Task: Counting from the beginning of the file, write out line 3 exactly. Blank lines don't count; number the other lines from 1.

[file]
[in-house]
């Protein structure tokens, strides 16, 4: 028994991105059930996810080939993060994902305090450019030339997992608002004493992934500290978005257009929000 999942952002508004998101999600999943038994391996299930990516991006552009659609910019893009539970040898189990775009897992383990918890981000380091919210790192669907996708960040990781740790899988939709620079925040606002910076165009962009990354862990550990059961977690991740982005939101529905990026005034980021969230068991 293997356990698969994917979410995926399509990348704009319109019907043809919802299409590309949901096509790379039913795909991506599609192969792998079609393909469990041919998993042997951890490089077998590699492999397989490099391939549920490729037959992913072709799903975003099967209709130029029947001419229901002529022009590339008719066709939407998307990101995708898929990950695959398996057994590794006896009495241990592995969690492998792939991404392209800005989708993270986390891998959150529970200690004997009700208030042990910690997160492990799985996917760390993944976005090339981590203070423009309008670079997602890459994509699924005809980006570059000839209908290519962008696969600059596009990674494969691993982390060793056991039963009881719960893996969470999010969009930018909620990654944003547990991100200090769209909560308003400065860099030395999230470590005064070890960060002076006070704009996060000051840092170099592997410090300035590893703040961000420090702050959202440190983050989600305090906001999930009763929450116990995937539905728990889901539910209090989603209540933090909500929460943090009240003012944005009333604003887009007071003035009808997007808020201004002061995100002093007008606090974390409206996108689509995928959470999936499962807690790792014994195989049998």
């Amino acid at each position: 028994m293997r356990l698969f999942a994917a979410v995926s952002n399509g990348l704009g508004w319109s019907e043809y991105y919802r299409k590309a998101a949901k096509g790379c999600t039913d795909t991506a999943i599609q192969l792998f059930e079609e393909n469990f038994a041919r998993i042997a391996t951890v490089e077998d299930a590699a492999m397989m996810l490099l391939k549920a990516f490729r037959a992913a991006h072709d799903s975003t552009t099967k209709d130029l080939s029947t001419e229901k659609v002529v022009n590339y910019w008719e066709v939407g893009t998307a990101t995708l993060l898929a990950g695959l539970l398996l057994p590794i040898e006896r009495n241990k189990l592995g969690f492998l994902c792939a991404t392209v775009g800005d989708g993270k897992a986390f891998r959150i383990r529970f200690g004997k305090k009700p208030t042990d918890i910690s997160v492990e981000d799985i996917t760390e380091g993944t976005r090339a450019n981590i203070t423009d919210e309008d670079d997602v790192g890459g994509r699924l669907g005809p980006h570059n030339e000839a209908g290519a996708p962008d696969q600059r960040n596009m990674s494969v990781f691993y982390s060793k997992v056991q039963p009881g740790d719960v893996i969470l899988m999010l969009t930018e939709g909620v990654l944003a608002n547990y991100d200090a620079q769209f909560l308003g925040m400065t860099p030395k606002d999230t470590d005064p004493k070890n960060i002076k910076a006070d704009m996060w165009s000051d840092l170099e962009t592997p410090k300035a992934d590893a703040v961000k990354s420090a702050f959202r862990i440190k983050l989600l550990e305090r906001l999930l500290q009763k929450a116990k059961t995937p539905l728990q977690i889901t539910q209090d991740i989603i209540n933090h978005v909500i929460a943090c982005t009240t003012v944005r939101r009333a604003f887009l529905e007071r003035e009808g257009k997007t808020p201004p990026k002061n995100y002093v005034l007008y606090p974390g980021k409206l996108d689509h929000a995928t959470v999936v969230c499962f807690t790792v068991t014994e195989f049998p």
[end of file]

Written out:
């Amino acid at each position: 028994m293997r356990l698969f999942a994917a979410v995926s952002n399509g990348l704009g508004w319109s019907e043809y991105y919802r299409k590309a998101a949901k096509g790379c999600t039913d795909t991506a999943i599609q192969l792998f059930e079609e393909n469990f038994a041919r998993i042997a391996t951890v490089e077998d299930a590699a492999m397989m996810l490099l391939k549920a990516f490729r037959a992913a991006h072709d799903s975003t552009t099967k209709d130029l080939s029947t001419e229901k659609v002529v022009n590339y910019w008719e066709v939407g893009t998307a990101t995708l993060l898929a990950g695959l539970l398996l057994p590794i040898e006896r009495n241990k189990l592995g969690f492998l994902c792939a991404t392209v775009g800005d989708g993270k897992a986390f891998r959150i383990r529970f200690g004997k305090k009700p208030t042990d918890i910690s997160v492990e981000d799985i996917t760390e380091g993944t976005r090339a450019n981590i203070t423009d919210e309008d670079d997602v790192g890459g994509r699924l669907g005809p980006h570059n030339e000839a209908g290519a996708p962008d696969q600059r960040n596009m990674s494969v990781f691993y982390s060793k997992v056991q039963p009881g740790d719960v893996i969470l899988m999010l969009t930018e939709g909620v990654l944003a608002n547990y991100d200090a620079q769209f909560l308003g925040m400065t860099p030395k606002d999230t470590d005064p004493k070890n960060i002076k910076a006070d704009m996060w165009s000051d840092l170099e962009t592997p410090k300035a992934d590893a703040v961000k990354s420090a702050f959202r862990i440190k983050l989600l550990e305090r906001l999930l500290q009763k929450a116990k059961t995937p539905l728990q977690i889901t539910q209090d991740i989603i209540n933090h978005v909500i929460a943090c982005t009240t003012v944005r939101r009333a604003f887009l529905e007071r003035e009808g257009k997007t808020p201004p990026k002061n995100y002093v005034l007008y606090p974390g980021k409206l996108d689509h929000a995928t959470v999936v969230c499962f807690t790792v068991t014994e195989f049998p």